Meredith DeLeeuw has created her own #VolunteerOdyssey in order to get to know Memphis better and give back to her new community. She’ll be volunteering with 8 nonprofits and sharing her experience through her blog.
On Day 6 she volunteered with Southern Reins. Check out her story below!
Day six of my volunteer odyssey brought me to a little slice of heaven in northern Mississippi. Horses, wide open blue sky, green pastures, and miracles. What more could a person ask for? Founded in 2015, Southern Reins is an equine therapy center serving individuals with physical, cognitive, and emotional disabilities. Southern Reins offers therapeutic riding, horsemanship lessons, hippotherapy, and equine assisted psychotherapy. They serve children and adults from Tennessee, Mississippi, and Arkansas. All sessions are conducted by certified therapists, PATH certified riding instructors, or mental health professionals. The also just started a new program, Equine Services For Heroes, which serves veterans as well as first responders who have been injured in service to our country. All of these programs offer physical, mental, and social benefits to participants. In the two short hours I observed, it was clear how much a horse can help a person with a disability.
The first session I observed was a riding session. During these sessions, a participant does all their therapy mounted on the horse. The motion of a horse’s walk mimics the motion of our own walk. It takes a lot of core strength just to stay in the center of the horse. Each team is comprised of one horse leader and two sidewalkers. The horse leader’s job is to control the horse at all time and yet be very aware of what is going on in the surroundings. They are responsible to ensure the safety of the horse, equipment, and rider. The sidewalker’s job is to provide physical and emotional support to the rider. Their job can vary from having a complete hold on the participant to having very little, if any, physical support. It was the first day of a new ten-week session, so the teams were just getting to know each other. My favorite moment of the day was seeing and hearing one of the participant’s true excitement at the thought of getting back on the horse. He was so overjoyed and kept exclaiming “Walk on! Walk on!” as the volunteers readied his horse to be mounted. His happiness and joy was so palpable it spread to every single person there. Once mounted, he instantly settled and got straight to work. What a sight it was to watch the connection between each rider and their horse.
The second session I observed was a ground work session. During these sessions, the participants work on emotional and physical therapy by leading, brushing, and feeding the horses. The volunteers assist the participants by helping to lead the horse and encouraging the individuals to pet or brush the horses. Touching a horse provides a lot of sensory therapy for the participants. The warmth of their breath and the softness of their hair provides a therapy like no other. Horses are powerful beings, but they also have a kindness and an intuition about them. These horses were so calm and loving towards each person.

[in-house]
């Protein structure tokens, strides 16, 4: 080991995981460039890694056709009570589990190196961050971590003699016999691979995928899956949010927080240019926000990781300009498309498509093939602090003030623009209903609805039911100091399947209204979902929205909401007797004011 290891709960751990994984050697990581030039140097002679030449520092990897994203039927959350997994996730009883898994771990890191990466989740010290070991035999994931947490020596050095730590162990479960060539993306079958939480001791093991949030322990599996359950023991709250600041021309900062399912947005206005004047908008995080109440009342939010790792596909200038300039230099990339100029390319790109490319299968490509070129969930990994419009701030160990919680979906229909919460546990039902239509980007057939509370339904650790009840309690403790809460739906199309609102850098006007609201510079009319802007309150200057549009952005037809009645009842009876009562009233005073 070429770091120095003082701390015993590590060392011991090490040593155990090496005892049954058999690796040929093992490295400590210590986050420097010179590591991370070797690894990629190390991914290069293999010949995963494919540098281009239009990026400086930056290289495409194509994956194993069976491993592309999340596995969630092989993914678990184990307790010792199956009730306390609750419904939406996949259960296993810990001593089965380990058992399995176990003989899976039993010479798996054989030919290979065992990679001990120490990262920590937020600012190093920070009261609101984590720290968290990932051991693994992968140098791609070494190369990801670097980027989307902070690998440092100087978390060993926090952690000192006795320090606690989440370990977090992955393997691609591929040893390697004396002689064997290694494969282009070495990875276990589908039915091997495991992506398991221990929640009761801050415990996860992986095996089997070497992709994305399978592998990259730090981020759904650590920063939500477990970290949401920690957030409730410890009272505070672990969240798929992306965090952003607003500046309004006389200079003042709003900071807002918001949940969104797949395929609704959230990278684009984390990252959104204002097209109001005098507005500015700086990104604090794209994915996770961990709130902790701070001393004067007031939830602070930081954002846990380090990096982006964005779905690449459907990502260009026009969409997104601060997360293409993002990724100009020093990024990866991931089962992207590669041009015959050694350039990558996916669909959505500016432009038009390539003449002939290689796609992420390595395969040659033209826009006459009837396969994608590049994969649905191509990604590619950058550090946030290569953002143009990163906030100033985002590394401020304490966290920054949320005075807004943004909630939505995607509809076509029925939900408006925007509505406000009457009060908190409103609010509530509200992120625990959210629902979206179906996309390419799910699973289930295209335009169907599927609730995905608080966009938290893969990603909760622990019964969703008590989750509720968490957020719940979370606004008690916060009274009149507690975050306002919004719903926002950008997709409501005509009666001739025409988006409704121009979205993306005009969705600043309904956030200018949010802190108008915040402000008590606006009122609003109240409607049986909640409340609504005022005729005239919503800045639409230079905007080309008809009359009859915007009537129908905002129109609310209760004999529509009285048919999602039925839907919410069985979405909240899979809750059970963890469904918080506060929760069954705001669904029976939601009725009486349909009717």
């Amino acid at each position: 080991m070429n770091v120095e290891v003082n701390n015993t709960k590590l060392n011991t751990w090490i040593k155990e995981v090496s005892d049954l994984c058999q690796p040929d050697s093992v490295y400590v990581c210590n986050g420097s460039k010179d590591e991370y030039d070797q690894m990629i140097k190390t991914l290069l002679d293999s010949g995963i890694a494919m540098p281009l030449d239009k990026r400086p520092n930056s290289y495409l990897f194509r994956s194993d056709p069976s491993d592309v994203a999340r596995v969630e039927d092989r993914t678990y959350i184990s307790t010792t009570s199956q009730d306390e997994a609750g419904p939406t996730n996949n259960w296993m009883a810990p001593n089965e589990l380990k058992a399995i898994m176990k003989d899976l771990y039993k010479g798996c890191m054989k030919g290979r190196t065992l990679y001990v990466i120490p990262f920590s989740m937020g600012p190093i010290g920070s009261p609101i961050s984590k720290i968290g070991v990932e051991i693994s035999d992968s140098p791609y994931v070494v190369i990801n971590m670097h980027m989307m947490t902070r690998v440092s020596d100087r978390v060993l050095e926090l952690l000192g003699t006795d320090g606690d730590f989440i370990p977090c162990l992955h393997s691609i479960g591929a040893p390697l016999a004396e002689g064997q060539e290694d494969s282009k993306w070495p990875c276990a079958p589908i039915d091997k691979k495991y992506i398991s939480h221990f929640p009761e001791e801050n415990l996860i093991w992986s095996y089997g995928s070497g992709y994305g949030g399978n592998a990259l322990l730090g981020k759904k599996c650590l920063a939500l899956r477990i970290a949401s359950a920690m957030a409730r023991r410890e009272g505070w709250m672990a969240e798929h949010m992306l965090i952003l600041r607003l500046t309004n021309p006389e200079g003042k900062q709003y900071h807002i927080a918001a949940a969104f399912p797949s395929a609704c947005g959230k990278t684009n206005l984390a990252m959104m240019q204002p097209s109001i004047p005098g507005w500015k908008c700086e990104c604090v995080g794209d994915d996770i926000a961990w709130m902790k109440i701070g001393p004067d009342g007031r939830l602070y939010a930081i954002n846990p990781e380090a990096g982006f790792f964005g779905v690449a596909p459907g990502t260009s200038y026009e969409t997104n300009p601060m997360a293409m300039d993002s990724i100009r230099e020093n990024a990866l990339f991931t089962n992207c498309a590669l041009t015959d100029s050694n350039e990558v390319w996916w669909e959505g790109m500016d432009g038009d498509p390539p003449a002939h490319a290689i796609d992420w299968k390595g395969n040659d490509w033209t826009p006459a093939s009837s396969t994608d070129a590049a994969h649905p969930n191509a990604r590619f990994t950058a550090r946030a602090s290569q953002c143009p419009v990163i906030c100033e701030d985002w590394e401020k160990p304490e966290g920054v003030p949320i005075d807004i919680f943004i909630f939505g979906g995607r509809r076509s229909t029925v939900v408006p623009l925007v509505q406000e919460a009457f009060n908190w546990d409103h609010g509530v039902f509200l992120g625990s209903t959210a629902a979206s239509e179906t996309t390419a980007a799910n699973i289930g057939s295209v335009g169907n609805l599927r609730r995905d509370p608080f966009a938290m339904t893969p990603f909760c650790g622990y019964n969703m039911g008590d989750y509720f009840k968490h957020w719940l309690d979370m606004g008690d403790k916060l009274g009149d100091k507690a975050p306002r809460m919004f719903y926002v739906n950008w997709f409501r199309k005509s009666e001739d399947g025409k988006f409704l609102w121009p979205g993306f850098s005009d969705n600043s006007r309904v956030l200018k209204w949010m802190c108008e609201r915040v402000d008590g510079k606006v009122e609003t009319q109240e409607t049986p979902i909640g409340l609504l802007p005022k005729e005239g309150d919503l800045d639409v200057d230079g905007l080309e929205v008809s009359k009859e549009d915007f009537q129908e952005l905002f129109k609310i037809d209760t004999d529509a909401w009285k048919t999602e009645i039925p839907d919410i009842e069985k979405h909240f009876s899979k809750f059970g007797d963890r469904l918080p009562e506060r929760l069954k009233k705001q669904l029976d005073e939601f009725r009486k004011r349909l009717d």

Each volunteer I talked to repeated the same sentence to me, “We see miracles every day”. Wow, how powerful! They all had different stories of how these horses have changed each participant’s lives. Some could barely sit on a horse, and now they can do a full hour session with very little help. Some were non-verbal, and now will say “walk on” to the horse. Some were deathly afraid of horses, and now readily feed them in their lap.
Do you want to witness miracles each time you volunteer? Southern Reins needs a lot of volunteers, especially ones with time during the week. Anyone can become a sidewalker by attending their training sessions. Southern Reins is also in need of a lot more horse leaders. Prior horse experience is needed and horse leaders must possess a basic understanding of horse behavior. This is hard to come by, so if you have horse experience, Southern Reins would love to have you! Southern Reins also provides scholarships to participants who cannot afford the therapy session. A wonderful gift would be to sponsor a rider! You can also sponsor a horse for the session! A big thank you goes out to all the Southern Reins staff for having us out to see all the wonderful things they are doing!
This piece of heaven really is creating miracles in motion!
If you’d like to volunteer at Souther Reins like Meredith, go to https://serve.volunteerodyssey.com/group/138219-Southern-Reins-Center-for-Equine-Therapy